By: Alex Phuong (A Toast) –
Edgar Rice Burroughs wrote a series of twenty-four adventure novels that has since captivated the minds of readers and moviegoers for generations. That series is none other than the seminal classic Tarzan. People have been fascinated with such a unique character that the legend of Tarzan has been alive for more than a century (as of 2018). Disney saw the potential of adapting such a legendary story into an animated feature, and that film was perhaps the final installment of the “Disney Renaissance” during the 1990s. Tarzan is a wonderful family film because it is filled with action, adventure, and serves as a reminder about what it means to “be a man.”
Tarzan is one of the most beautifully animated films that Disney has produced. The computer animation brings the jungles to life as Tarzan has memorable adventures in such an exciting setting. The depiction of Tarzan in this film is perhaps the most realistic depiction of the famous “ape man” because classic black-and-white adaptations of the adventure series displays actors with clean haircuts. Tarzan’s hair should be logically long since he does not have access to a barbershop! This particular adaptation also features one of the greatest Oscar-winning Disney songs of all time–“You’ll Be in My Heart” by Phil Collins. Collins thanked his family, including his daughter Lily, in his Oscar acceptance speech, and she is also currently a rising star herself (as of 2018). The love in this film is very genuine because of the romance between Tarzan and Jane as well as the love behind the scenes within the production team that produced such a beloved animated classic.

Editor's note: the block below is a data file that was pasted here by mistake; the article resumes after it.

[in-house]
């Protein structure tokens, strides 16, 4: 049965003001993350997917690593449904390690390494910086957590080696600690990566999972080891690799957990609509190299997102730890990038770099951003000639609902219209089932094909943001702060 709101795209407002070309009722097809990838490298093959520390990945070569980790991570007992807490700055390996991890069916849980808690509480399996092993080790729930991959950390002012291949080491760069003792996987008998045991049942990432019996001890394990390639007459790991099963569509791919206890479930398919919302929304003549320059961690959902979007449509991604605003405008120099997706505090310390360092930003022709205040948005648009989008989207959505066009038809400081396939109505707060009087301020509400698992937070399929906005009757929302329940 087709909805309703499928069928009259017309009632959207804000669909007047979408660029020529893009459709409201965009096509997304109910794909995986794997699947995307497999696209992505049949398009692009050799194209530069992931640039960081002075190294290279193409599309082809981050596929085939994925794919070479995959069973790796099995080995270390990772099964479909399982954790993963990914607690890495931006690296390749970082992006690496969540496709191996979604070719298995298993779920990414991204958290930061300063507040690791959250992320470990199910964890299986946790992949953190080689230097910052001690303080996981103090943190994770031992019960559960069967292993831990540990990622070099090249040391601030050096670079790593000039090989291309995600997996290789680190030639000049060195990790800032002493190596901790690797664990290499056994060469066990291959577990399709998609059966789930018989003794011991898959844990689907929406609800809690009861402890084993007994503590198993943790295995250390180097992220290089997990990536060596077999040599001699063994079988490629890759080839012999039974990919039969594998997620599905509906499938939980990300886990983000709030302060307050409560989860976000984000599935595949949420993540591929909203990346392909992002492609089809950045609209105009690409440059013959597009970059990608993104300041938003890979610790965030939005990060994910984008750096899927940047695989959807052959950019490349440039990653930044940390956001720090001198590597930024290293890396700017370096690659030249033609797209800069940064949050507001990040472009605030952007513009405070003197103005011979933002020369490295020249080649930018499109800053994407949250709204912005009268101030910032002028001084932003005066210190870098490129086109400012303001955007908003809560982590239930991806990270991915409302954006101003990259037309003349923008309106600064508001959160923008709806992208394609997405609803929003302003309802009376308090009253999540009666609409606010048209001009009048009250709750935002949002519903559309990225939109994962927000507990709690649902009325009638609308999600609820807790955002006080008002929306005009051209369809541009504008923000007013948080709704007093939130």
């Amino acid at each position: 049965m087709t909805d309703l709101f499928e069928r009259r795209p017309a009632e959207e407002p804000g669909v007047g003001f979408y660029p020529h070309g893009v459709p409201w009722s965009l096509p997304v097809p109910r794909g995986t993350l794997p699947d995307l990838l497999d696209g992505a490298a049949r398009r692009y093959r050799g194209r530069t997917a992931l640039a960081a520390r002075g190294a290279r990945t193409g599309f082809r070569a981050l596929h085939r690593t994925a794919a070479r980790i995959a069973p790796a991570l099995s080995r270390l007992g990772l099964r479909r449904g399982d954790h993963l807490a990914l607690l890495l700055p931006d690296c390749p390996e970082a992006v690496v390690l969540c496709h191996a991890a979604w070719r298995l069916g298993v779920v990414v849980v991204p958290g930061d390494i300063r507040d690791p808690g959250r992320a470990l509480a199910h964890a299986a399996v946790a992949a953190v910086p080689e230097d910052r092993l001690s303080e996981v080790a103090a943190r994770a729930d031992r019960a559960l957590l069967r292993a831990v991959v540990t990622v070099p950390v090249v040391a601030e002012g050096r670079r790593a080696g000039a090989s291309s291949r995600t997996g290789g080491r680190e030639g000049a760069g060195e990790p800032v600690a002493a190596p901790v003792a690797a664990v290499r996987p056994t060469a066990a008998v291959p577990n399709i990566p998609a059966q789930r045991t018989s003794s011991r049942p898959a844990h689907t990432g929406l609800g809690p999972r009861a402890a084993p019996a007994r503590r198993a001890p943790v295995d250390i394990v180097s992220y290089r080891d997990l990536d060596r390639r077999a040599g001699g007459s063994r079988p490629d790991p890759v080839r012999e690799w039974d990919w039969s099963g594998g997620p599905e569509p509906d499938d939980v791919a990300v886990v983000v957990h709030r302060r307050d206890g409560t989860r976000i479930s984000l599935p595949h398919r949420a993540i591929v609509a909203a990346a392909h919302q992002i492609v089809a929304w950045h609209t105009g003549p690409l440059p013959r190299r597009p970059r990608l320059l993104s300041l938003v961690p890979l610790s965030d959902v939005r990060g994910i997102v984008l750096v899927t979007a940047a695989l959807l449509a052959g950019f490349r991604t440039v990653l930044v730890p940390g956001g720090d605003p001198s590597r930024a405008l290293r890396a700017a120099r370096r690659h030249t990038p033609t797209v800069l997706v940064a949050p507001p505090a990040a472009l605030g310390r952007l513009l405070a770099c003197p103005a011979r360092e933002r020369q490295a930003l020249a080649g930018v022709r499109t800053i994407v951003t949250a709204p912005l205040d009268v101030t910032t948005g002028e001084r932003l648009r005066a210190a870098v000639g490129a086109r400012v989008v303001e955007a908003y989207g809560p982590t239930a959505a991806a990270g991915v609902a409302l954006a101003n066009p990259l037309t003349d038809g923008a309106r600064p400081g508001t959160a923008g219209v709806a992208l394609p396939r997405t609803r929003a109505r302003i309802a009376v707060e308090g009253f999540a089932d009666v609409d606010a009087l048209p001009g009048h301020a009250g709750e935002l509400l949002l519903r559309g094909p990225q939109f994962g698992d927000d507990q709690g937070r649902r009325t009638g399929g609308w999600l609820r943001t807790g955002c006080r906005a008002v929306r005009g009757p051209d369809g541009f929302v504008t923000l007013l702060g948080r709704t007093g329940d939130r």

The “Disney Renaissance” of the 1990s was one of the most important periods for both Disney animation and the history of cinema itself. A unique feature about films from this pivotal era was that Disney was transitioning from dainty and delicate films to bold and audacious family entertainment. Tarzan is obviously nothing like the films that Walt Disney himself made, such as Cinderella (1950) and Sleeping Beauty (1959). Therefore, Tarzan is a great example of how a family film does not necessarily need to be docile in order to be compelling. The film itself provides a nice closure to the Twentieth Century as the cinematic world transitioned to the Twenty-First Century. Hopefully Disney will be able to produce similar films for years to come!
Tarzan (1999) Drinking Game
Take a Drink: every time Tarzan swings through vines
Take a Drink: every time Clayton shoots his guns while poaching
Drink a Shot: every time Tarzan does his famously distinctive ululating yell
And Fix your Favorite Drink: as Phil Collins provides fantastic singing with memorable songs from such a fabulous Disney film